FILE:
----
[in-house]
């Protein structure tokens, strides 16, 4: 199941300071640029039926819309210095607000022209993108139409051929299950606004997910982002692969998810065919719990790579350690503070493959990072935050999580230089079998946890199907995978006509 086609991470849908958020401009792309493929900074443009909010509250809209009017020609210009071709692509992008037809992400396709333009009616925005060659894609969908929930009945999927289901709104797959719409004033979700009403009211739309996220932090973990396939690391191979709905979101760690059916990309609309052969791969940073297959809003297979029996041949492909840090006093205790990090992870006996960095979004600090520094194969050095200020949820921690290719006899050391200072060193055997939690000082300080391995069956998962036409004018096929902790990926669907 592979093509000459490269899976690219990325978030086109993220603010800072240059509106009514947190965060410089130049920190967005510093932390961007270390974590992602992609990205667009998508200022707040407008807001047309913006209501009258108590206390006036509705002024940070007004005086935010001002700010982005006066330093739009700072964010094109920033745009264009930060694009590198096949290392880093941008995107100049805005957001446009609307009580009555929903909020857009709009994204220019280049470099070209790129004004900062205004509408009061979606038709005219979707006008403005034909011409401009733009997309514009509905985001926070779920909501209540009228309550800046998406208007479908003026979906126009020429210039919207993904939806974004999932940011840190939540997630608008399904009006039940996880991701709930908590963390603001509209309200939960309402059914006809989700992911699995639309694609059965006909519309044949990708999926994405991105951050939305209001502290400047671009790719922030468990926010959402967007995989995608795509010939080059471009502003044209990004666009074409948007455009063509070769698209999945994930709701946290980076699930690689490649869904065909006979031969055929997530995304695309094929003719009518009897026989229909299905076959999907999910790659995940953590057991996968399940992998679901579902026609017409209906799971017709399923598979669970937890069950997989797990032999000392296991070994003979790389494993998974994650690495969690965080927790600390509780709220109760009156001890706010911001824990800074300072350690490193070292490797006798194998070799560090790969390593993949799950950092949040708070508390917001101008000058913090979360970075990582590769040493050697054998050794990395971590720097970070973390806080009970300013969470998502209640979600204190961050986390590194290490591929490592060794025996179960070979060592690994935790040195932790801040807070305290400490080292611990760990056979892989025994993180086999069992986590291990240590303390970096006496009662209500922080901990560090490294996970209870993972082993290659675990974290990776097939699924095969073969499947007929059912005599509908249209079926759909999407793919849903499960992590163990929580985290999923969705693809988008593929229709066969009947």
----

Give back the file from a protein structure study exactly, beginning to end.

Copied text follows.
[in-house]
């Protein structure tokens, strides 16, 4: 199941300071640029039926819309210095607000022209993108139409051929299950606004997910982002692969998810065919719990790579350690503070493959990072935050999580230089079998946890199907995978006509 086609991470849908958020401009792309493929900074443009909010509250809209009017020609210009071709692509992008037809992400396709333009009616925005060659894609969908929930009945999927289901709104797959719409004033979700009403009211739309996220932090973990396939690391191979709905979101760690059916990309609309052969791969940073297959809003297979029996041949492909840090006093205790990090992870006996960095979004600090520094194969050095200020949820921690290719006899050391200072060193055997939690000082300080391995069956998962036409004018096929902790990926669907 592979093509000459490269899976690219990325978030086109993220603010800072240059509106009514947190965060410089130049920190967005510093932390961007270390974590992602992609990205667009998508200022707040407008807001047309913006209501009258108590206390006036509705002024940070007004005086935010001002700010982005006066330093739009700072964010094109920033745009264009930060694009590198096949290392880093941008995107100049805005957001446009609307009580009555929903909020857009709009994204220019280049470099070209790129004004900062205004509408009061979606038709005219979707006008403005034909011409401009733009997309514009509905985001926070779920909501209540009228309550800046998406208007479908003026979906126009020429210039919207993904939806974004999932940011840190939540997630608008399904009006039940996880991701709930908590963390603001509209309200939960309402059914006809989700992911699995639309694609059965006909519309044949990708999926994405991105951050939305209001502290400047671009790719922030468990926010959402967007995989995608795509010939080059471009502003044209990004666009074409948007455009063509070769698209999945994930709701946290980076699930690689490649869904065909006979031969055929997530995304695309094929003719009518009897026989229909299905076959999907999910790659995940953590057991996968399940992998679901579902026609017409209906799971017709399923598979669970937890069950997989797990032999000392296991070994003979790389494993998974994650690495969690965080927790600390509780709220109760009156001890706010911001824990800074300072350690490193070292490797006798194998070799560090790969390593993949799950950092949040708070508390917001101008000058913090979360970075990582590769040493050697054998050794990395971590720097970070973390806080009970300013969470998502209640979600204190961050986390590194290490591929490592060794025996179960070979060592690994935790040195932790801040807070305290400490080292611990760990056979892989025994993180086999069992986590291990240590303390970096006496009662209500922080901990560090490294996970209870993972082993290659675990974290990776097939699924095969073969499947007929059912005599509908249209079926759909999407793919849903499960992590163990929580985290999923969705693809988008593929229709066969009947």